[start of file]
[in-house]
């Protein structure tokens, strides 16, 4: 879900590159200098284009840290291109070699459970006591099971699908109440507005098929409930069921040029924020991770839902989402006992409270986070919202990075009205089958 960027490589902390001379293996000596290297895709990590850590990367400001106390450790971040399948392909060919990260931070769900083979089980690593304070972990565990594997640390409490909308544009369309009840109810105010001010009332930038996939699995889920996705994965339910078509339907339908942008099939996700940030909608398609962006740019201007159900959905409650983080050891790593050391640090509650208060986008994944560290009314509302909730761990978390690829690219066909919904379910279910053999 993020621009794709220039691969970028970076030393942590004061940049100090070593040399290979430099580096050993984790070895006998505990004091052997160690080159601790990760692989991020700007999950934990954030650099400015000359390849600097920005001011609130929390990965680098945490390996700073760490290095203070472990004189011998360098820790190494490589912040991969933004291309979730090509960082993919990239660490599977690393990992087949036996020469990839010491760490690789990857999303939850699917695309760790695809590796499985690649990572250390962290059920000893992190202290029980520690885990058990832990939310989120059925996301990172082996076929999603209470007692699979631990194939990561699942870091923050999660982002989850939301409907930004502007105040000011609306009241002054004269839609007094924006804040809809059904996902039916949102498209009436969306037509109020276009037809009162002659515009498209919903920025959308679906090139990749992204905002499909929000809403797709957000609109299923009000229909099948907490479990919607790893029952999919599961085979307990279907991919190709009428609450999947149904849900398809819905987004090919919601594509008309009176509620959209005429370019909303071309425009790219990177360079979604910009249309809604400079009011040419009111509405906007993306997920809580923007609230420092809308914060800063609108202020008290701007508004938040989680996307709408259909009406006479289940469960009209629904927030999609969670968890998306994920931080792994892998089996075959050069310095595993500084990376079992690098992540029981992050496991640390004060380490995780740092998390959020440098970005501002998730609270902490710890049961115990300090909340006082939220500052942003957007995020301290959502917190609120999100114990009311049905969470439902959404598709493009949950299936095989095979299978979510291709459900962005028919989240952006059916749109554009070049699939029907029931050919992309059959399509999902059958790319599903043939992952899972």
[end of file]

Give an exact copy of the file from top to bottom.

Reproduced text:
[in-house]
């Protein structure tokens, strides 16, 4: 879900590159200098284009840290291109070699459970006591099971699908109440507005098929409930069921040029924020991770839902989402006992409270986070919202990075009205089958 960027490589902390001379293996000596290297895709990590850590990367400001106390450790971040399948392909060919990260931070769900083979089980690593304070972990565990594997640390409490909308544009369309009840109810105010001010009332930038996939699995889920996705994965339910078509339907339908942008099939996700940030909608398609962006740019201007159900959905409650983080050891790593050391640090509650208060986008994944560290009314509302909730761990978390690829690219066909919904379910279910053999 993020621009794709220039691969970028970076030393942590004061940049100090070593040399290979430099580096050993984790070895006998505990004091052997160690080159601790990760692989991020700007999950934990954030650099400015000359390849600097920005001011609130929390990965680098945490390996700073760490290095203070472990004189011998360098820790190494490589912040991969933004291309979730090509960082993919990239660490599977690393990992087949036996020469990839010491760490690789990857999303939850699917695309760790695809590796499985690649990572250390962290059920000893992190202290029980520690885990058990832990939310989120059925996301990172082996076929999603209470007692699979631990194939990561699942870091923050999660982002989850939301409907930004502007105040000011609306009241002054004269839609007094924006804040809809059904996902039916949102498209009436969306037509109020276009037809009162002659515009498209919903920025959308679906090139990749992204905002499909929000809403797709957000609109299923009000229909099948907490479990919607790893029952999919599961085979307990279907991919190709009428609450999947149904849900398809819905987004090919919601594509008309009176509620959209005429370019909303071309425009790219990177360079979604910009249309809604400079009011040419009111509405906007993306997920809580923007609230420092809308914060800063609108202020008290701007508004938040989680996307709408259909009406006479289940469960009209629904927030999609969670968890998306994920931080792994892998089996075959050069310095595993500084990376079992690098992540029981992050496991640390004060380490995780740092998390959020440098970005501002998730609270902490710890049961115990300090909340006082939220500052942003957007995020301290959502917190609120999100114990009311049905969470439902959404598709493009949950299936095989095979299978979510291709459900962005028919989240952006059916749109554009070049699939029907029931050919992309059959399509999902059958790319599903043939992952899972």